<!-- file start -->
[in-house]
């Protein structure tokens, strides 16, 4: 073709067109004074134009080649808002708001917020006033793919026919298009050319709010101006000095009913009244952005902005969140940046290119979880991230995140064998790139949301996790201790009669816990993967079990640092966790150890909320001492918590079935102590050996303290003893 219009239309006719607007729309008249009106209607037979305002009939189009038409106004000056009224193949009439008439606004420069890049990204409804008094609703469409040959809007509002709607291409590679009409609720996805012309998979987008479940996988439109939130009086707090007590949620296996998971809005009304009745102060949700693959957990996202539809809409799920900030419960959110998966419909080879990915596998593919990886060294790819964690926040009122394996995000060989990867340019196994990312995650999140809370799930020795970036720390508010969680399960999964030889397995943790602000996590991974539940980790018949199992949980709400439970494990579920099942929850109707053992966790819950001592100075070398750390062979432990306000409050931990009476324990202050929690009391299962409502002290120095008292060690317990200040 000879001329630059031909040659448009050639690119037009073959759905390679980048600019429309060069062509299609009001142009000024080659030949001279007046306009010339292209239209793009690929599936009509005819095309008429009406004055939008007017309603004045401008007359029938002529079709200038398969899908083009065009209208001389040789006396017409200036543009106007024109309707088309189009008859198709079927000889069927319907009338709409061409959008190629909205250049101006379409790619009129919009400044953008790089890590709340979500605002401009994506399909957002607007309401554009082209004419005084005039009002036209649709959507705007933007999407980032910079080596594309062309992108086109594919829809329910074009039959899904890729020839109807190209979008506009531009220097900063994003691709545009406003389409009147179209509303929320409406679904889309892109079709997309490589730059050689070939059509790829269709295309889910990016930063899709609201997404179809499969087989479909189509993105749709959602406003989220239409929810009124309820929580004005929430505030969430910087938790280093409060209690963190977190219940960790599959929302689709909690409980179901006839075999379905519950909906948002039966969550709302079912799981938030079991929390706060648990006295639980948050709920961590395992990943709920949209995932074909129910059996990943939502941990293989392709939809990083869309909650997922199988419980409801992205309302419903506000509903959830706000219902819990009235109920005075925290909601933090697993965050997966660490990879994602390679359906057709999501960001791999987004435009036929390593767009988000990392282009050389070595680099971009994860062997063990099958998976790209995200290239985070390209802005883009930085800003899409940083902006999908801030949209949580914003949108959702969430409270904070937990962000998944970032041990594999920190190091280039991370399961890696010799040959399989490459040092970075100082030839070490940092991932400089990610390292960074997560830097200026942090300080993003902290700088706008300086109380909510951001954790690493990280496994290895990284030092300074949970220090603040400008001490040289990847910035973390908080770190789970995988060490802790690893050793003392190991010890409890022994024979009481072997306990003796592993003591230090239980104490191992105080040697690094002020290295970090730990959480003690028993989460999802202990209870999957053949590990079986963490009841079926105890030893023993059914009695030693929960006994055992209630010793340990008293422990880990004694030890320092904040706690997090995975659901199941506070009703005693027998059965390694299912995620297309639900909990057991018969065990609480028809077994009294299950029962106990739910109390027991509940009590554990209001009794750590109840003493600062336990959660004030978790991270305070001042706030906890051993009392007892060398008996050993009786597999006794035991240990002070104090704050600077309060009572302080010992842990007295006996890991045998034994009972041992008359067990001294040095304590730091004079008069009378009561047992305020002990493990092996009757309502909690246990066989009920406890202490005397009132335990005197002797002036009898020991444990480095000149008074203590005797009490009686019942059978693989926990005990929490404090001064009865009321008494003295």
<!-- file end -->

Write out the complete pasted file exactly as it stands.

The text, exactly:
[in-house]
């Protein structure tokens, strides 16, 4: 073709067109004074134009080649808002708001917020006033793919026919298009050319709010101006000095009913009244952005902005969140940046290119979880991230995140064998790139949301996790201790009669816990993967079990640092966790150890909320001492918590079935102590050996303290003893 219009239309006719607007729309008249009106209607037979305002009939189009038409106004000056009224193949009439008439606004420069890049990204409804008094609703469409040959809007509002709607291409590679009409609720996805012309998979987008479940996988439109939130009086707090007590949620296996998971809005009304009745102060949700693959957990996202539809809409799920900030419960959110998966419909080879990915596998593919990886060294790819964690926040009122394996995000060989990867340019196994990312995650999140809370799930020795970036720390508010969680399960999964030889397995943790602000996590991974539940980790018949199992949980709400439970494990579920099942929850109707053992966790819950001592100075070398750390062979432990306000409050931990009476324990202050929690009391299962409502002290120095008292060690317990200040 000879001329630059031909040659448009050639690119037009073959759905390679980048600019429309060069062509299609009001142009000024080659030949001279007046306009010339292209239209793009690929599936009509005819095309008429009406004055939008007017309603004045401008007359029938002529079709200038398969899908083009065009209208001389040789006396017409200036543009106007024109309707088309189009008859198709079927000889069927319907009338709409061409959008190629909205250049101006379409790619009129919009400044953008790089890590709340979500605002401009994506399909957002607007309401554009082209004419005084005039009002036209649709959507705007933007999407980032910079080596594309062309992108086109594919829809329910074009039959899904890729020839109807190209979008506009531009220097900063994003691709545009406003389409009147179209509303929320409406679904889309892109079709997309490589730059050689070939059509790829269709295309889910990016930063899709609201997404179809499969087989479909189509993105749709959602406003989220239409929810009124309820929580004005929430505030969430910087938790280093409060209690963190977190219940960790599959929302689709909690409980179901006839075999379905519950909906948002039966969550709302079912799981938030079991929390706060648990006295639980948050709920961590395992990943709920949209995932074909129910059996990943939502941990293989392709939809990083869309909650997922199988419980409801992205309302419903506000509903959830706000219902819990009235109920005075925290909601933090697993965050997966660490990879994602390679359906057709999501960001791999987004435009036929390593767009988000990392282009050389070595680099971009994860062997063990099958998976790209995200290239985070390209802005883009930085800003899409940083902006999908801030949209949580914003949108959702969430409270904070937990962000998944970032041990594999920190190091280039991370399961890696010799040959399989490459040092970075100082030839070490940092991932400089990610390292960074997560830097200026942090300080993003902290700088706008300086109380909510951001954790690493990280496994290895990284030092300074949970220090603040400008001490040289990847910035973390908080770190789970995988060490802790690893050793003392190991010890409890022994024979009481072997306990003796592993003591230090239980104490191992105080040697690094002020290295970090730990959480003690028993989460999802202990209870999957053949590990079986963490009841079926105890030893023993059914009695030693929960006994055992209630010793340990008293422990880990004694030890320092904040706690997090995975659901199941506070009703005693027998059965390694299912995620297309639900909990057991018969065990609480028809077994009294299950029962106990739910109390027991509940009590554990209001009794750590109840003493600062336990959660004030978790991270305070001042706030906890051993009392007892060398008996050993009786597999006794035991240990002070104090704050600077309060009572302080010992842990007295006996890991045998034994009972041992008359067990001294040095304590730091004079008069009378009561047992305020002990493990092996009757309502909690246990066989009920406890202490005397009132335990005197002797002036009898020991444990480095000149008074203590005797009490009686019942059978693989926990005990929490404090001064009865009321008494003295």